Day 28 - Friday, July 21, 2000


We had the option of staying and sleeping or getting a motel on the 5 hour drive to our home, but by this time we were still operating on Norway time and anxious to get home.  We drove through the night stopping occasionally for coffee, snacks and once to sleep briefly.  Stopping at the 24 hour market in Red Bluff and stocking up on fruit, we arrived home in Mad River just after daybreak -- maybe 6:30 AM or so. 



*** Is this THE END…?  ***     We will possibly  have one more installment of corrections, additions and afterthoughts.  We are now getting some good input from our intrepid Norwegian Editor in Chief, Rotraud Slogvik.  We invite any of you to: 1) let us know of any mistakes we have made;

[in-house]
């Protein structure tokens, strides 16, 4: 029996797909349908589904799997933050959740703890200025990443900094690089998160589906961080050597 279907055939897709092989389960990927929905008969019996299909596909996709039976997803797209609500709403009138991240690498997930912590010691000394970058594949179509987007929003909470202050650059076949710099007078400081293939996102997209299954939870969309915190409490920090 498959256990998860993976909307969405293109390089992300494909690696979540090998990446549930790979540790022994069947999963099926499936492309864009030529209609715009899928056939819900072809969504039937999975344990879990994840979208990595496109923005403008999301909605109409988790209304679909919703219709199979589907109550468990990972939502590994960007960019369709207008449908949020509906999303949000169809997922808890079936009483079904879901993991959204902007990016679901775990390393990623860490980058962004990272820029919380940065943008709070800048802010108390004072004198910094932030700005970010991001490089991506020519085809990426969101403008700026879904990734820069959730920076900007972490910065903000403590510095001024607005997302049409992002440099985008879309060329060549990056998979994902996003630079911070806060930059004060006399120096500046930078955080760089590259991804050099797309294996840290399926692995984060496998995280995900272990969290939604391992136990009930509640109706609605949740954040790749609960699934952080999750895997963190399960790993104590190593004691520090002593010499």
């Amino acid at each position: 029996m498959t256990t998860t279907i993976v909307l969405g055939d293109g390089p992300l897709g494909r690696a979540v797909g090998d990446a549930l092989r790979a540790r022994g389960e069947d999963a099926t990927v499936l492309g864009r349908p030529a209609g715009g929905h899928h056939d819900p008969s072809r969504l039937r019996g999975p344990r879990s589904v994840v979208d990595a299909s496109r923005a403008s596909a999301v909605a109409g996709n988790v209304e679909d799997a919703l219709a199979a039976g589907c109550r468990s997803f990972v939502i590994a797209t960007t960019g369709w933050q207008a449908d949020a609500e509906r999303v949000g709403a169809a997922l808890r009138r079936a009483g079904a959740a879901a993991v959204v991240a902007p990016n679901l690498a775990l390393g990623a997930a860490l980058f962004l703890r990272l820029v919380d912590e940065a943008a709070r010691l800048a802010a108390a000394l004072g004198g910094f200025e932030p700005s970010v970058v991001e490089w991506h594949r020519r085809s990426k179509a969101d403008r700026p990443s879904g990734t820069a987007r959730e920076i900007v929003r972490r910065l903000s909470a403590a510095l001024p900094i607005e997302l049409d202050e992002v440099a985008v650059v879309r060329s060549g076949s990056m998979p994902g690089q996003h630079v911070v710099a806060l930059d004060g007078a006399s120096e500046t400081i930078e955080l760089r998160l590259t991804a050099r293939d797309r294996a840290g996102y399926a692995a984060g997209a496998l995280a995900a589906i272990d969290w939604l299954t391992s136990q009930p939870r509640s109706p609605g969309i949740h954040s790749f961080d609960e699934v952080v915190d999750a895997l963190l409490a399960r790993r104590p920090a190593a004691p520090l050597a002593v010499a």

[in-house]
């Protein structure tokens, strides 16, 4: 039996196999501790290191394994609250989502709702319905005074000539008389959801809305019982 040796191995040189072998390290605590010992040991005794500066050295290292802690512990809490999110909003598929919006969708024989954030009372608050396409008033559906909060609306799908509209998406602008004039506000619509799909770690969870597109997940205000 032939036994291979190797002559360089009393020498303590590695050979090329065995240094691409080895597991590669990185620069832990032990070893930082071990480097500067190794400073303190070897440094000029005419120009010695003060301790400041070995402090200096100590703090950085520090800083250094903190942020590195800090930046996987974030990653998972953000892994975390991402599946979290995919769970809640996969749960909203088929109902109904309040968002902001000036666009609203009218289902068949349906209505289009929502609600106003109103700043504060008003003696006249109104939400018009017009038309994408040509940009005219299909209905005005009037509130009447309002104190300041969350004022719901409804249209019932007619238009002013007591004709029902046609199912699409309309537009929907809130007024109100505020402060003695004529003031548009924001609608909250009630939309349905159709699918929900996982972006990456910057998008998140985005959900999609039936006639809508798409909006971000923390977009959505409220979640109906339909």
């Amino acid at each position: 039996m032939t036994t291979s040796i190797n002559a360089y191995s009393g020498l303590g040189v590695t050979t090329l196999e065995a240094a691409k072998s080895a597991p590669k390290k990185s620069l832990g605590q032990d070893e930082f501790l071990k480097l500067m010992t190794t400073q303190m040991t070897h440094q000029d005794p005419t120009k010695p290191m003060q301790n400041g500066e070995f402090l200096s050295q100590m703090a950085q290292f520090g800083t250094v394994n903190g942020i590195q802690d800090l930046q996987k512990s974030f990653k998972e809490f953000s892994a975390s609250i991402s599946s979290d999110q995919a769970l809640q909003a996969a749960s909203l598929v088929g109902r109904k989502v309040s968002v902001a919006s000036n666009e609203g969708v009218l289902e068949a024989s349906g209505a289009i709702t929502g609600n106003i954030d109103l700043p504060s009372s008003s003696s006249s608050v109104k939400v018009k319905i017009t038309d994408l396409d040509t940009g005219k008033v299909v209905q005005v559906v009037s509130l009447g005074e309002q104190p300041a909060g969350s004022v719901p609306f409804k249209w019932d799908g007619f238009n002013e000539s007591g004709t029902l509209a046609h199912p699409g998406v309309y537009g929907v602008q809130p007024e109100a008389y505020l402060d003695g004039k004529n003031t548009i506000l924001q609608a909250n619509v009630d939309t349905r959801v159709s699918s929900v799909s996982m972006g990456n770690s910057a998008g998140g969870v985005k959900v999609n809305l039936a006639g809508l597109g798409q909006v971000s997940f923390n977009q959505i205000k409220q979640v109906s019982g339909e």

2) point out anything that needs further clarification;

3) ask questions (hopefully the ones we can answer); and/or

4) whatever…. 

We value your interest in our trip. We have appreciated the comments and supportive remarks that many of you have sent.  We welcome any feedback you would care to make.  We will try to respond, but this web site has turned into a bit of a monster.  We might have to take a break from it for a while.  Someday, maybe it will be completed and all of the errors corrected … and then again, we just might take off on another trip…? … Back to Norway . . . ??  We will post any updates in Installment #20.

See Photo Albums #38, #39, #40 and #41.

Med Varme Hilsen (with warm greetings),

Peg & Keith